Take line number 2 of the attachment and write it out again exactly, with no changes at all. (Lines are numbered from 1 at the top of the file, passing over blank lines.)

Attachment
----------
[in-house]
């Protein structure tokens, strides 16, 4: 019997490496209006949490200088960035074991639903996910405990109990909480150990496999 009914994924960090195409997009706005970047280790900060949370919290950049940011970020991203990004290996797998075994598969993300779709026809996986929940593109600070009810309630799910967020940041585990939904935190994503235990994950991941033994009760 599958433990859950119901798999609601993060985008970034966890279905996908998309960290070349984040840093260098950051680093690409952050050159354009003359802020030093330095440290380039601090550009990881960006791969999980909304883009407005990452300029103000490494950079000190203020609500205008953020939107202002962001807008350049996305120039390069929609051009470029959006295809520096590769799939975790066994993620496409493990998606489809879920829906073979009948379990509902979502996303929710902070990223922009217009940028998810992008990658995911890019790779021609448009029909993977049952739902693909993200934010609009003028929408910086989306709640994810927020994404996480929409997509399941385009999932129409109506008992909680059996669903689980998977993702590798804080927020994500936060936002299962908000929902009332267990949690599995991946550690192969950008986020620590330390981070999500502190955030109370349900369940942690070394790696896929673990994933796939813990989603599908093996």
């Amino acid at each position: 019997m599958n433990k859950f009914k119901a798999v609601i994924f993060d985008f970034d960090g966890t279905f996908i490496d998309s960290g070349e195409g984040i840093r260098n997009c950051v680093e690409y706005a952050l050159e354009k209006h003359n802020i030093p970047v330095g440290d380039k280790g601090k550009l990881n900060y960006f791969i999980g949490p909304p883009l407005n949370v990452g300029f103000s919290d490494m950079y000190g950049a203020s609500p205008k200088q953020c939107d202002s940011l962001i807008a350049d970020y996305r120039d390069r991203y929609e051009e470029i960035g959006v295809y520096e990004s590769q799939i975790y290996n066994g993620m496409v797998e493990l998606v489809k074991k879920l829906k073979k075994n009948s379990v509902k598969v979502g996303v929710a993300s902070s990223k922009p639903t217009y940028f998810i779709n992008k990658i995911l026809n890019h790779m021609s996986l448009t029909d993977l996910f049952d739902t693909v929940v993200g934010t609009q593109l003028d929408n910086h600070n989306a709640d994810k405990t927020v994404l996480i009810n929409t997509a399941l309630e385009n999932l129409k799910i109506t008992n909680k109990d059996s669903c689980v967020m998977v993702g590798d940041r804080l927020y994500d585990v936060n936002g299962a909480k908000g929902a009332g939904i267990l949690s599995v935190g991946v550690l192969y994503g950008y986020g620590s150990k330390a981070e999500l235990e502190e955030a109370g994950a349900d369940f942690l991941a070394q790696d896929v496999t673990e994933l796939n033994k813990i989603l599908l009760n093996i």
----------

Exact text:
């Protein structure tokens, strides 16, 4: 019997490496209006949490200088960035074991639903996910405990109990909480150990496999 009914994924960090195409997009706005970047280790900060949370919290950049940011970020991203990004290996797998075994598969993300779709026809996986929940593109600070009810309630799910967020940041585990939904935190994503235990994950991941033994009760 599958433990859950119901798999609601993060985008970034966890279905996908998309960290070349984040840093260098950051680093690409952050050159354009003359802020030093330095440290380039601090550009990881960006791969999980909304883009407005990452300029103000490494950079000190203020609500205008953020939107202002962001807008350049996305120039390069929609051009470029959006295809520096590769799939975790066994993620496409493990998606489809879920829906073979009948379990509902979502996303929710902070990223922009217009940028998810992008990658995911890019790779021609448009029909993977049952739902693909993200934010609009003028929408910086989306709640994810927020994404996480929409997509399941385009999932129409109506008992909680059996669903689980998977993702590798804080927020994500936060936002299962908000929902009332267990949690599995991946550690192969950008986020620590330390981070999500502190955030109370349900369940942690070394790696896929673990994933796939813990989603599908093996």